http://kmkeen.com/jshon/
Jshon loads json text from stdin, performs actions, then displays the last action on stdout and also was made to be part of the usual text processing pipeline.

share|improve this answer
    
Example usage on OSX: brew install jshon, cat *.json | jshon –  kenorb Aug 29 at 9:58

You could try jsawk as suggested in this answer.

Really you could whip up a quick python script to do this though.

share|improve this answer
    
Interesting, will check out. –  Xepoch Oct 4 '10 at 20:27

For Bash/Python, here is a basic wrapper around python's simplejson:

json_parser() {
    local jsonfile="my_json_file.json"
    local tc="import simplejson,sys; myjsonstr=sys.stdin.read(); "`
            `"myjson=simplejson.loads(myjsonstr);"
    # Build python print command based on $@
    local printcmd="print myjson"
    for (( argn=1; argn<=$#; argn++ )); do
        printcmd="$printcmd['${!argn}']"
    done
    local result=$(python -c "$tc $printcmd.keys()" <$jsonfile 2>/dev/null \
        || python -c "$tc $printcmd" <$jsonfile 2>/dev/null)
    # For returning space-separated values
    echo $result|sed -e "s/[]|[|,|']//g"
    #echo $result 
}

It really only handles the nested-dictionary style of data, but it works for what I needed, and is useful for walking through the json. It could probably be adapted to taste.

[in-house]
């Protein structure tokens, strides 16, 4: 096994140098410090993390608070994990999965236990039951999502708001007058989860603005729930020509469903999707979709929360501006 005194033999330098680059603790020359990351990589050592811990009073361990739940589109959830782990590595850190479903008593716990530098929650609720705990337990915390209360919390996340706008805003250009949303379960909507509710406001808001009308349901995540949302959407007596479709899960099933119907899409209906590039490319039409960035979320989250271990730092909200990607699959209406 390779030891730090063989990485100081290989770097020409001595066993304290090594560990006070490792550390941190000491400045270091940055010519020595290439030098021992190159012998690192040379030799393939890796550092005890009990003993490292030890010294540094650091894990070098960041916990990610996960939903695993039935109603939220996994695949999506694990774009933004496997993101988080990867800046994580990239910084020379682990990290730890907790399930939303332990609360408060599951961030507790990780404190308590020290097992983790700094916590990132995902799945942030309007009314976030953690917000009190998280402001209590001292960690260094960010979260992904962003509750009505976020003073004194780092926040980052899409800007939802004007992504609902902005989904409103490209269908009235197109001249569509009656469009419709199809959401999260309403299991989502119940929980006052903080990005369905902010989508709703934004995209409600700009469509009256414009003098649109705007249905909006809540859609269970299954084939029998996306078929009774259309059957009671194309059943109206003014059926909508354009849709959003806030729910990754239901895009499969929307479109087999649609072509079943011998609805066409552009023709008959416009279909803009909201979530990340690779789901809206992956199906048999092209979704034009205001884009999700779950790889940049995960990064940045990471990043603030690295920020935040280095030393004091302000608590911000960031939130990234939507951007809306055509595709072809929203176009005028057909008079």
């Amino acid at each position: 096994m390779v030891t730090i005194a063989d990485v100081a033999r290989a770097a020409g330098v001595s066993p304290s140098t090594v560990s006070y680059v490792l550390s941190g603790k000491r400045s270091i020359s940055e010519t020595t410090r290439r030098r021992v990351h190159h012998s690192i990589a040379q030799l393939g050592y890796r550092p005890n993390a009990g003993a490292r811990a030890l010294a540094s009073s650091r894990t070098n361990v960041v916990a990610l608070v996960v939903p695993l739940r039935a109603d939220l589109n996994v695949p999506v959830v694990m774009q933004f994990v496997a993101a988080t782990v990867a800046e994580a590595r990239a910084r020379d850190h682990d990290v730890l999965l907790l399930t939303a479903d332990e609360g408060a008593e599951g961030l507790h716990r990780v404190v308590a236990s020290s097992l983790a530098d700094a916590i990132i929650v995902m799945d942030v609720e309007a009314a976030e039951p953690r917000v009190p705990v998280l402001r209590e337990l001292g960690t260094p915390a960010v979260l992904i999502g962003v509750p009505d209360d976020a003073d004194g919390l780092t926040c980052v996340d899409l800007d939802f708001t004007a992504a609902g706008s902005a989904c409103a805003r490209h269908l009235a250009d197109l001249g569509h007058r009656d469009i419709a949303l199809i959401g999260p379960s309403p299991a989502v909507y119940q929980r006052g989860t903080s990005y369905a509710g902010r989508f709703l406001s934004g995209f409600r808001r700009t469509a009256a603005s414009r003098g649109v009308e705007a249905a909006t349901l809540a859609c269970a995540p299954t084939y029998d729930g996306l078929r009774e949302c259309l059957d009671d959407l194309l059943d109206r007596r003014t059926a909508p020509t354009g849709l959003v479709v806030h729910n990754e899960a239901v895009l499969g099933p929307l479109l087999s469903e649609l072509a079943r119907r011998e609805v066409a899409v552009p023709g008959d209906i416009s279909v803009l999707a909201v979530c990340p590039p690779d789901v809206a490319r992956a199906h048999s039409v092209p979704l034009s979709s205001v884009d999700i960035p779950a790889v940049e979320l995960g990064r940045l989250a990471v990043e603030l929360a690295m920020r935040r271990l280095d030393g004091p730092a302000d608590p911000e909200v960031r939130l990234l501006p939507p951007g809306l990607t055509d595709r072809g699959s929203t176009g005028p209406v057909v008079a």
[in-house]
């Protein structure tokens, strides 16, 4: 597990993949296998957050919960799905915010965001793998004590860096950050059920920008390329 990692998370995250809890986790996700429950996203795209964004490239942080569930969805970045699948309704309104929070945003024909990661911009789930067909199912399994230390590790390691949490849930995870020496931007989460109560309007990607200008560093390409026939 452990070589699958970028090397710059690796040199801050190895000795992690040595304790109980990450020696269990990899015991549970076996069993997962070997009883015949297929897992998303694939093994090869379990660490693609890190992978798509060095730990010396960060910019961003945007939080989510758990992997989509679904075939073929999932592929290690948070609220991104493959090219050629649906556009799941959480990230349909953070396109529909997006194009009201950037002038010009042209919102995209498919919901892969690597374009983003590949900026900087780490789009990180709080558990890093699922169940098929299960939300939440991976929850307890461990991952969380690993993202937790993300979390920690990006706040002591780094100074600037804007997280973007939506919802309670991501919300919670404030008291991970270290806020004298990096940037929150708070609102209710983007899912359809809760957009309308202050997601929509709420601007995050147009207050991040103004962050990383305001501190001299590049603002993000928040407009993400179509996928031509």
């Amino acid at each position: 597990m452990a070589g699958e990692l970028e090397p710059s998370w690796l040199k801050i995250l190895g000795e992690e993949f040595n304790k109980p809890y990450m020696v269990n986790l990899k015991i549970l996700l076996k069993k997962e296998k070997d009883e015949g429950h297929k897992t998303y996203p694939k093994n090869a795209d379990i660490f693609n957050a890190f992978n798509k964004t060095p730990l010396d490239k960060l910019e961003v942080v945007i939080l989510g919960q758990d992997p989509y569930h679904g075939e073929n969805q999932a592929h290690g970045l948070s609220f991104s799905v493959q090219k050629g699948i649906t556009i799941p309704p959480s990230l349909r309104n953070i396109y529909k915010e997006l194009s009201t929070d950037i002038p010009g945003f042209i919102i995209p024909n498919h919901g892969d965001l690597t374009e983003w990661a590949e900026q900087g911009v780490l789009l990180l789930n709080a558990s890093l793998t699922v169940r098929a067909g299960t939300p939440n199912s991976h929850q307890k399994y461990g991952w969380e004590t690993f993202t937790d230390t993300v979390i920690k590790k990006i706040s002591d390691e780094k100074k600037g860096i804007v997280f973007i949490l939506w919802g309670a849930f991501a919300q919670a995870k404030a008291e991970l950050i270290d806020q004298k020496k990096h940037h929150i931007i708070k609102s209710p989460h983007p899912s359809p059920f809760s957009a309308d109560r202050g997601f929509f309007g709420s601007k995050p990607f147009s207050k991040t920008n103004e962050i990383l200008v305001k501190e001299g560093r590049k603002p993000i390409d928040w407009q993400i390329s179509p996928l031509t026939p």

Anyway, something homegrown for those not wanting to source in yet another external dependency. Except for python, of course.

Ex. json_parser {field1} {field2} would run print myjson['{field1}']['{field2}'], yielding either the keys or the values associated with {field2}, space-separated.

share|improve this answer

I just made jkid which is a small command-line json explorer that I made to easily explore big json objects. Objects can be explored "transversally" and a "preview" option is there to avoid console overflow.

$  echo '{"john":{"size":20, "eyes":"green"}, "bob":{"size":30, "eyes":"brown"}}' > test3.json
$  jkid . eyes test3.json 
object[.]["eyes"]
{
  "bob": "brown", 
  "john": "green"
}
share|improve this answer
    
How can I install jkid in mac? –  user227666 Feb 20 at 9:32

protected by Jarrod Roberson Jun 27 '13 at 23:30

Thank you for your interest in this question. Because it has attracted low-quality answers, posting an answer now requires 10 reputation on this site.

Would you like to answer one of these unanswered questions instead?

Not the answer you're looking for? Browse other questions tagged or ask your own question.